In accordance with the present invention there is provided an anode for oxygen evolution consisting essentially of a substrate of a film forming metal having thereon a multilayer coating comprising an interior layer and an exterior layer, as follows. The interior layer consists essentially of substantially pore free platinum applied electrolytically to a thickness of at least about 150 microinches, e.g., about 150 to 400 microinches, then densified by heat treating in an oxygen containing atmosphere at from 600° C. to 775° C. so as to close the pores in the platinum layer. The exterior layer consists essentially of at least about 97% iridium oxide and up to about 3% rhodium oxides, said exterior layer having been applied by thermal decomposition of one or more thermally decomposable iridium and, optionally, rhodium compounds in an oxygen containing atmosphere at a temperature of not more than about 600° C., e.g., at a temperature of from 400° C. to 550° C., or from about 450° C. to about 500° C.

Other aspects of the invention are described in the following detailed description.

DETAILED DESCRIPTION OF THE INVENTION AND PREFERRED EMBODIMENTS THEREOF The anodes of the present invention are particularly suitable for producing high purity, pore-free copper foils at high speed and low cost under severe conditions because these anodes withstand high acid concentrations, current densities and temperatures which would rapidly destroy the anodes known to the prior art. In particular, the anodes of the present invention are formed by a three step process which is extremely sensitive in its details but, when carried out properly, produces extremely robust and durable anodes.

In the first step of the process, platinum is electrodeposited on a valve metal substrate which has been thoroughly descaled, degreased and cleaned. It is critical that the platinum be applied to a thickness of from at least about 150 microinches up to about 400 microinches, preferably the thickness will be at least about 225 microinches, more preferably at least about 250 microinches.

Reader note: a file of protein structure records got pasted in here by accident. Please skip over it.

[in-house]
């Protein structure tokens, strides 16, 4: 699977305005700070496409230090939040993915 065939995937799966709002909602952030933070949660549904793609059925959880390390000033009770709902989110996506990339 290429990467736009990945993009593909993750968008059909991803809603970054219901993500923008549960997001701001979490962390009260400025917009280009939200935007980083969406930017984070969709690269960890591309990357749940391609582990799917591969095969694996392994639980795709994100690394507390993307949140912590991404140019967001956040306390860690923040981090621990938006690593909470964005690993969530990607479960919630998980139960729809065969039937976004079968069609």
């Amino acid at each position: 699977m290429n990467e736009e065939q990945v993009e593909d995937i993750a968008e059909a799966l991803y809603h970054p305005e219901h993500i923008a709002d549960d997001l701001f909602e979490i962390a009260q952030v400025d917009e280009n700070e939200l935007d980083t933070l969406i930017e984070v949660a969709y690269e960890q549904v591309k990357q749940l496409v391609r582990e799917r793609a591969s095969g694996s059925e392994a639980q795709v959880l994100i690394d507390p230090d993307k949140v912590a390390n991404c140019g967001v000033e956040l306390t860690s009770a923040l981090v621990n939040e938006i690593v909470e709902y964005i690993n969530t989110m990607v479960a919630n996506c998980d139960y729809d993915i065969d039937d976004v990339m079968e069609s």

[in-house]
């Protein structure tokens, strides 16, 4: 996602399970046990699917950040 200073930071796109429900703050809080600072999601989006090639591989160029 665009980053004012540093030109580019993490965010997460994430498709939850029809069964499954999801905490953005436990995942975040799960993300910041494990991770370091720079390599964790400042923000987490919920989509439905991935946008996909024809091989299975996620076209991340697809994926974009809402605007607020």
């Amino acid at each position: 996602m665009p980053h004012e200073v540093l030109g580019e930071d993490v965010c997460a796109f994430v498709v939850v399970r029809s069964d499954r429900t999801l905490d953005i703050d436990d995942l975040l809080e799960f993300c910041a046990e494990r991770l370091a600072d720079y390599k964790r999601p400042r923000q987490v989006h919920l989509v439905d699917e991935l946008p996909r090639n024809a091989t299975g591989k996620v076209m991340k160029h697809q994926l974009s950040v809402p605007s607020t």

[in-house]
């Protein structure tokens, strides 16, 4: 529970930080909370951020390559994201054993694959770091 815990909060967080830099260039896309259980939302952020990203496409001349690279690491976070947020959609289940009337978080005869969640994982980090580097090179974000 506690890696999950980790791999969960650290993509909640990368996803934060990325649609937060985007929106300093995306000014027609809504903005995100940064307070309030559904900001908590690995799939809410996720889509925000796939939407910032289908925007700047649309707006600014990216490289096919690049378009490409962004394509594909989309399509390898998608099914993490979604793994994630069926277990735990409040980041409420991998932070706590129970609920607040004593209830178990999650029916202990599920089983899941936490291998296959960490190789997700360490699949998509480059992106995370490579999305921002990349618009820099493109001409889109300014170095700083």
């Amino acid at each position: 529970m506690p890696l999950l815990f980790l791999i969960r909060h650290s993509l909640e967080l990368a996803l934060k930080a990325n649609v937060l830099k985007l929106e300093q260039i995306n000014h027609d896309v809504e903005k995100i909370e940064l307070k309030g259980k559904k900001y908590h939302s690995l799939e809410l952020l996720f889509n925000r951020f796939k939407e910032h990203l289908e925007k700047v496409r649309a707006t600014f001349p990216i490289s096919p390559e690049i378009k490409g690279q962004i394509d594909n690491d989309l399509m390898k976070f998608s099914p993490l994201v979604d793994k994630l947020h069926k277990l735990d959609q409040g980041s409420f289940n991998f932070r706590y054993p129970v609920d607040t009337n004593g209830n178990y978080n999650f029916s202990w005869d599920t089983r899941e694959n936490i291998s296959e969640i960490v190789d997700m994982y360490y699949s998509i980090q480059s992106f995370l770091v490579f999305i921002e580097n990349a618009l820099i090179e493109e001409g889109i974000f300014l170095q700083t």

The second step of the process involves a thermal treatment referred to as "densification" which is essential for obtaining the anodes of the present invention. In the "densification" step, the platinum coated anode is heated in air and maintained at a temperature between 600° and 775° C. for about 1/4 to 2 hours or until the stress is relieved in the electrodeposited coating and pores resulting from the electrodeposition process have closed.

The final step in the process is applying a catalytic oxide outer coating consisting essentially of at least about 97% IrOhd 2 and up to about 3% Rh2 O3 by applying thermally decomposable iridium and rhodium compounds to the "densified" platinum coated substrate, then decomposing the compounds by heating in air to form the oxides. It has been found that it is essential to effect the decomposition at temperatures of no more than about 600° C. as the products formed are much less durable when higher temperatures (for example, around 690° C.) are used. The amount of the thermally decomposable compounds applied should be sufficient to provide a loading of at least about 15 g/m2 of iridium (calculated based on the weight of the metal), preferably 20 g/m2, more preferably 25 g/m2.